My father-in-law can build a house from scratch -- I cannot. I can code, photograph and grow my own food but anything resembling construction, be it from wood or Legos, pushes me into uncomfortable territory. Possessing the skill to build a house, and one that will remain standing, is just damn impressive to me. I once built a table which didn't stand so well; Chuck and I burned it the following New Year's lacking firewood. I have a rich history of failed woodworking attempts.
My daughter's original sandbox is tucked away under an overgrown orchard too near the electric fence and made from pressure treated wood, the boogeyman of today's garden, so my wife and I decided it needed replacing and a new home nearer the swing-set.
First, I laid out a rough placement for the sandbox to get an idea of sizing:
The design is pretty simple: two six foot long sides and two four foot ends of 1"x12" cedar. In the prototype design, the corners are each cut to three inches long but my wife suggested cutting half to four inches and half to three so when joined in the corner they would both extend three inches, great idea. Off to the lumber yard I went, proclaiming my "unhandiness" to everyone I met (why I'm not sure), to purchase some clear cedar to build the sandbox of my daughter's dreams.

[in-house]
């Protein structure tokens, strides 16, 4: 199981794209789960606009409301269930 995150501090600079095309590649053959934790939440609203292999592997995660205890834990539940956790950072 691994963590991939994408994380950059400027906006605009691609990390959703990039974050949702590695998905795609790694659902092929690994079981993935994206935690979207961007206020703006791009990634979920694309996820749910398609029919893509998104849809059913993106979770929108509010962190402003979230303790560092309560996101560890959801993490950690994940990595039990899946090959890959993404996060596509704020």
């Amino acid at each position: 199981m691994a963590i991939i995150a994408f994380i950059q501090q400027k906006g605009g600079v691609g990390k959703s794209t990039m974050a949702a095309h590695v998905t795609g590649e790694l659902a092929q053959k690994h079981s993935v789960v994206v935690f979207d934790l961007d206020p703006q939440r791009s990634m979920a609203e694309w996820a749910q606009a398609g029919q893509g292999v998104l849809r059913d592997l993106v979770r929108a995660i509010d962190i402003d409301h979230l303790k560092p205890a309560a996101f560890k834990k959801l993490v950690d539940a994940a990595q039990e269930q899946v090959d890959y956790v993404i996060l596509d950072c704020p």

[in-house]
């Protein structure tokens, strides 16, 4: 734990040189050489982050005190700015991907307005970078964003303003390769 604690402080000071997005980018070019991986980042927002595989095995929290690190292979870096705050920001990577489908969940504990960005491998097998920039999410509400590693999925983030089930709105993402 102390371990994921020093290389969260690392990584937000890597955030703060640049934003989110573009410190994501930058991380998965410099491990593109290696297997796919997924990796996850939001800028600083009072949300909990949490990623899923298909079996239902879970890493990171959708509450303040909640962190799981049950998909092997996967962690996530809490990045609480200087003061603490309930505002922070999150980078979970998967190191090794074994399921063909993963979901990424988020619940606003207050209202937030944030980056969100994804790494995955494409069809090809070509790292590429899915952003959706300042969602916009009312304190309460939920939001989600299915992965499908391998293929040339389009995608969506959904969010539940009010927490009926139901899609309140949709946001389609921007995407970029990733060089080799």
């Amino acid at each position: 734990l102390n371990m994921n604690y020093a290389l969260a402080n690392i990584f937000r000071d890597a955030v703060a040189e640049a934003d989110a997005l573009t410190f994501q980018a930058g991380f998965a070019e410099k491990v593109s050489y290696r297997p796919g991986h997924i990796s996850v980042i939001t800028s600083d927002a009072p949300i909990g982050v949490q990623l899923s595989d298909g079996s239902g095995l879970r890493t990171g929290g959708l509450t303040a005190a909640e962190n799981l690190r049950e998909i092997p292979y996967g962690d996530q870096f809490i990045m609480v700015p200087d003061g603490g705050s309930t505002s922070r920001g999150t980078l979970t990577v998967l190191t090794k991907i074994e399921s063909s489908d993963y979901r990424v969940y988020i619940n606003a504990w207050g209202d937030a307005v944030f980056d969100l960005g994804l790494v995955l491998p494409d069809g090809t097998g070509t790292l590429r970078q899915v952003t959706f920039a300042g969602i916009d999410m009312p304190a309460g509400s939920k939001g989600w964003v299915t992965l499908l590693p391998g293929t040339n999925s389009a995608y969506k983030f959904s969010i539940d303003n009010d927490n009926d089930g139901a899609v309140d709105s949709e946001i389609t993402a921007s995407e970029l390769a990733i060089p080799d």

I first cut the corners to size:
I had to cut one board in half to form the ends. I was using two sawhorses to support the wood but didn't have another to catch the piece being cut. The cutting of the smaller pieces went fine but cutting the bigger piece resulted in failure number one as it hit the driveway:
Ugh. I was able to use a screw to bind it up a bit and after some pep-talking from my wife, and lunch, continued. After everything was cut I started the assembly.
I haven't mentioned it yet but it was wicked hot on Sunday and I think this affected my already suspect ability to follow directions and visualize a finished product. After completely screwing the sandbox together I looked at the corners:
Dammit, failure number two -- rather than having nice 3"x3" corners I instead installed 4"x2" corners -- I hate woodworking. I suppose I could have re-screwed the whole thing but I was hot and wanted to move on to the portion of the job I do like: playing in the dirt.
I excavated the ground around where the sandbox would go, leveled it with the stakes and filled in some backfill.
After installing the weed liner:
it was filled with sand and toys:
and the job was done:
My daughter did a prolonged "Sandbox Dance" -- all the work was worth it -- success!
Even I'm enjoying it.